Tort Reform is for Individuals or Corporates? - Searcy Denney

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John Hopkins

Are Tort Reformers Just Hard Hearted?

» Written by // September 13, 2007 // , ,


The short answer is no, most are not hard hearted people. Most are, however, people who have not had significant tragedy enter their life and have lived a reasonably content life. By significant tragedy I am not talking about Aunt Jane passing away from old age or even the loss of someone’s parents. When I use the term tragedy in this context, I mean a significant, life altering, misfortune has happened to them that is typically not experienced by most people.

I have been in the insurance industry, worked for defense lawyers and worked for plaintiff attorneys. I was a Republican before the party deformed itself and I even campaigned for Richard Nixon (OK, I am sorry). My opinions and feelings about tort reform measures have never wavered; I can not spend enough energy opposing any action that hinders the justice system. Yeah, that’s right, I said it, the justice system; a term that is anathema to some. Tort reformers claim that the court system does not mete out justice. The framers never promised that the court system would render justice and anyone who believes otherwise is simply living in Disneyland. What our court system does promise is a “chance”, an “opportunity” to pursue justice. From my experience, most of the time, the system delivers justice; sometimes for all the wrong reasons, but it still delivers justice more often than not.

Tort reformers, in support of why the system is “broken” or it does not work, are fond of railing about the OJ Simpson debacle (probably ill prepared prosecutors), the McDonald’s coffee case and other examples they like to give; of “justice gone bad”,. Typically these examples are raised by people who are ignorant of the real issues in these cases or are people intentionally trying to deceive. The McDonald’s coffee case involved a corporation that produced hot coffee that it knew would cause serious personal injuries if it contacted with human skin. They chose not to make the coffee cooler, because they made millions (perspective check: $1.3 million per day) more by selling it that hot; according to reports it had sponsored. They indicated they had no intention of doing anything different, even though they conceded to receiving several hundred reports of scalding hot coffee. The plaintiff was a 79 year old woman who purchased a 49 cent cup of coffee. The car she was riding in was stopped and in trying to get the lid off the coffee spilled in her lap. She suffered third degree burns to a substantial portion of her body and incurred over $11,000 in medical bills, as a result of a five day stay in the hospital. She offered repeatedly to settle for $20,000 and McDonald’s offered $800. This case is simply another example of displaying “corporate arrogance”; a willingness to trade profits over safety. Should they be punished for corporate arrogance that leads to serious injuries to an unsuspecting public? Of course they should be. Further, as a post script, the system did, in fact, work. The appellate court subsequently reduced the verdict in the case to a total of just over $600,000 for both compensatory and punitive damages.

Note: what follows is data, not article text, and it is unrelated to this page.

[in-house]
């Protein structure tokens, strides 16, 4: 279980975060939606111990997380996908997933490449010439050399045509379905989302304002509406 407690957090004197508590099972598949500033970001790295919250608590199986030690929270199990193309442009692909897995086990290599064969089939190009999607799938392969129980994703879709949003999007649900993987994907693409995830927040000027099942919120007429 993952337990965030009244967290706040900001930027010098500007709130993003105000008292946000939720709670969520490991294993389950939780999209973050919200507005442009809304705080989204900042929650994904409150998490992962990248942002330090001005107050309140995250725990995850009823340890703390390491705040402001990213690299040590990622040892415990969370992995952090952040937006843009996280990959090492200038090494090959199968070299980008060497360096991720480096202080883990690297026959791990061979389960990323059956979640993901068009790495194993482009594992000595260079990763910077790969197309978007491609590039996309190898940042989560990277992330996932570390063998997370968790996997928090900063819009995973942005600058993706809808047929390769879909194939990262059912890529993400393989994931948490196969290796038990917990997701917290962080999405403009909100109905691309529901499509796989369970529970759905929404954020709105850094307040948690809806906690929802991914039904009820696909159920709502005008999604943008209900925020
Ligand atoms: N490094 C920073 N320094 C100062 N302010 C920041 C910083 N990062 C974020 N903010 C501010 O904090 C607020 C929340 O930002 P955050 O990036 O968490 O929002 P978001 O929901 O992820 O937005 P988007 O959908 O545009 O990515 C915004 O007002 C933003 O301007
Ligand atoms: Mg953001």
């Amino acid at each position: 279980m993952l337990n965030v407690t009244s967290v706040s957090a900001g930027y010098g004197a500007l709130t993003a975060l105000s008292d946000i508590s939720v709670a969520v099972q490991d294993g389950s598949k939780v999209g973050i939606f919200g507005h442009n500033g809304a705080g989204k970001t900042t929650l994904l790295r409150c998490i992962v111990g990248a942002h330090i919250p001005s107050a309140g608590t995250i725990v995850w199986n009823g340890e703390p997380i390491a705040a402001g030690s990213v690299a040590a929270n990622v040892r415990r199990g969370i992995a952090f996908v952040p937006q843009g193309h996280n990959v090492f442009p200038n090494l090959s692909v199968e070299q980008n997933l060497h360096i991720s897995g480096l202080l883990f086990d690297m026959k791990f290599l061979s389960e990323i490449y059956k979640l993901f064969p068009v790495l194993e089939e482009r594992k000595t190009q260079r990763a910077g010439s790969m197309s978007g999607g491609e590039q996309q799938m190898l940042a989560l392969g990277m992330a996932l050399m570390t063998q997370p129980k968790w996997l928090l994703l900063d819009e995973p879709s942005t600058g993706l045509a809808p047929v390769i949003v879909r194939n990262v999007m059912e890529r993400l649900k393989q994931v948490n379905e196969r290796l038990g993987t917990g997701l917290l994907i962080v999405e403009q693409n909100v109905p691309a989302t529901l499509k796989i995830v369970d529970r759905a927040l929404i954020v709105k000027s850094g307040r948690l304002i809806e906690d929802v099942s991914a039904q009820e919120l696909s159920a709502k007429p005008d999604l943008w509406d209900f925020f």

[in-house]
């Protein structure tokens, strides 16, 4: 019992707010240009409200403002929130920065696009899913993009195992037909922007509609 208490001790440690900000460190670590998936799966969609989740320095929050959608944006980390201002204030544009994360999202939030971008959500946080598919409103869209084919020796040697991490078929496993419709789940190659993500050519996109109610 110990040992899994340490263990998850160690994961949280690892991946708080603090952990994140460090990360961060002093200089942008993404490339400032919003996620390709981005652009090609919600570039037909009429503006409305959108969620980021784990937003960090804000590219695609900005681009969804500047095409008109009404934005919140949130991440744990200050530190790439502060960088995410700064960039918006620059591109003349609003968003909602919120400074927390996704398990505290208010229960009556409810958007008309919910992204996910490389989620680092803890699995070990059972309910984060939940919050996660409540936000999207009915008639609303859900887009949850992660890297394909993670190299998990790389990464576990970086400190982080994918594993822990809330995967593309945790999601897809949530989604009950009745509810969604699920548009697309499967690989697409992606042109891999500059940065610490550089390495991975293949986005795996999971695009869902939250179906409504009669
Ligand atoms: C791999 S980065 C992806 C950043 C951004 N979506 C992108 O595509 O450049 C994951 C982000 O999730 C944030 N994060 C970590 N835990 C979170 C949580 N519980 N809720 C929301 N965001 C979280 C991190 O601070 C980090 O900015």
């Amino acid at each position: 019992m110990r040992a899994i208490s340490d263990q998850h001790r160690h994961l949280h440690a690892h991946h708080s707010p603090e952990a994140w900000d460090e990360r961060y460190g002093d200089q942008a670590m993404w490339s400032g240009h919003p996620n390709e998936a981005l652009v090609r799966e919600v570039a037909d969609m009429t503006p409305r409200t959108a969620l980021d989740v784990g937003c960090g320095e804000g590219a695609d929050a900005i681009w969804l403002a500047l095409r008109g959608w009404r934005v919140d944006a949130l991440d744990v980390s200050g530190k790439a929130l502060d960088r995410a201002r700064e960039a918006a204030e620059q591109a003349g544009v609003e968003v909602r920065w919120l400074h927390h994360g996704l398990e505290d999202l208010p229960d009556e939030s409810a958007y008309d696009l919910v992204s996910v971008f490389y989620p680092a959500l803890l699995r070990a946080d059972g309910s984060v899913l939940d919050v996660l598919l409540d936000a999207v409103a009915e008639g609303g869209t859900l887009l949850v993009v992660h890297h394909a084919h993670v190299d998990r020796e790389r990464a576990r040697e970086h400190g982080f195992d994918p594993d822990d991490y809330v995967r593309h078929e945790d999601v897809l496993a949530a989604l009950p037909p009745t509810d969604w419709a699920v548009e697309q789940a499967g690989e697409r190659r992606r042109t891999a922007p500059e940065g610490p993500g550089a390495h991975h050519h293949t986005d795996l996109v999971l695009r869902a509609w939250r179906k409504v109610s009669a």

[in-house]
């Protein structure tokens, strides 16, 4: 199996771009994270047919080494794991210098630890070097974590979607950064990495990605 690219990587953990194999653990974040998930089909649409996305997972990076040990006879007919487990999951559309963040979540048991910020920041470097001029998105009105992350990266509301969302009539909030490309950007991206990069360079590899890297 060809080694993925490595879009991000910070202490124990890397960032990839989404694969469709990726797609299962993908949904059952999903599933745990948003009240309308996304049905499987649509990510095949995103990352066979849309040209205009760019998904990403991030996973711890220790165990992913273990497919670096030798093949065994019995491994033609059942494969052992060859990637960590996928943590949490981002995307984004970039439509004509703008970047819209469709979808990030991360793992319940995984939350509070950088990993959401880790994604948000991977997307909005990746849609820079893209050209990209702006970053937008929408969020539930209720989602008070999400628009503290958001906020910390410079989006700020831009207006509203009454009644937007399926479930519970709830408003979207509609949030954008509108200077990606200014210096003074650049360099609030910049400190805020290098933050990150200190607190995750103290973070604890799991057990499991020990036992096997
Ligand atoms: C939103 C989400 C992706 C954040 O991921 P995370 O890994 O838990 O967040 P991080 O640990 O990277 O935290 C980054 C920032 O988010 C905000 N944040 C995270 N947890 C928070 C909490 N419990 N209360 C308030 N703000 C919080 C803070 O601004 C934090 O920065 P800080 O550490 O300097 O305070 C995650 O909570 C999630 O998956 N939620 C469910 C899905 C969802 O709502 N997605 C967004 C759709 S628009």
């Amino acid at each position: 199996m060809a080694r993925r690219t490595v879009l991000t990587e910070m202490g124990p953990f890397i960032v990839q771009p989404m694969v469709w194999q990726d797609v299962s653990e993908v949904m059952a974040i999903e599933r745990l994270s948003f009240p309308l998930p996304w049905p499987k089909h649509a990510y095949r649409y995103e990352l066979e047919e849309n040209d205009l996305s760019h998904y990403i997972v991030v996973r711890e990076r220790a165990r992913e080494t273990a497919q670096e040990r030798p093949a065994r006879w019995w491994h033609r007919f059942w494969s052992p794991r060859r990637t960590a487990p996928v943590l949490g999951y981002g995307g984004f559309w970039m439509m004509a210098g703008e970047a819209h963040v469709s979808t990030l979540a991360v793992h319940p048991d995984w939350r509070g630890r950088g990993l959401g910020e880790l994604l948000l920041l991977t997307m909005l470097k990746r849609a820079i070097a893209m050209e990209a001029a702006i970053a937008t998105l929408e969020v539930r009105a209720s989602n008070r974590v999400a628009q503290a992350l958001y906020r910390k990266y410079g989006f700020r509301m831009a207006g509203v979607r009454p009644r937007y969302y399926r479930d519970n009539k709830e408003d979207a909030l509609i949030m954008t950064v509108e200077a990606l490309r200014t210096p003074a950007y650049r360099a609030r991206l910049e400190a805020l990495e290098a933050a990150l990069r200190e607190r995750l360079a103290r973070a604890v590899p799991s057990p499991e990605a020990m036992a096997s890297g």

So, who is using up judicial resources? Is it frivolous lawsuits filed by injured victims; the supposed frivolous lawsuit contingent? Absolutely not. In fact, personal injury lawsuits comprise a small percentage of the total court resources. Actually, divorce and corporate litigation comprise the largest percentage of filed cases. No one suggests that we should prohibit divorce; at least not for the sake of judicial reform. Certainly, corporate executives would shrink from the suggestion that they be prohibited from suing each other.

But, some of the public and the majority of corporate America will gladly restrict the rights of injured victims to access the courts and be fully compensated for their injuries. Tort reformers are giddy to get legislation passed limiting the compensation of victims injured by defective products, medical negligence, and corporate fraud.

Perhaps we should never forget that when product manufacturers “crunch the numbers” and conclude that the cost of defending lawsuits is insignificant in contrast to warning the public about defects. When the costs of human lives and injuries to victims are out weighed by the cost to “re-tool the line”; when health care providers go without insurance; when they have no accountability; when their level of care is no longer governed by penalties. When injured victims can no longer be compensated through access to the courts; who pays the price? We pay the price; each and every citizen pays the price through increased social care programs, increased health insurance rates and increased taxes. So, when tort reformers tell you that lawsuits cost too much; what they mean is they cost corporate America too much; they cost insurance companies too much. You see, tort reform is simply another way of taking away more constitutional rights from individuals and maximizing corporate profitability.


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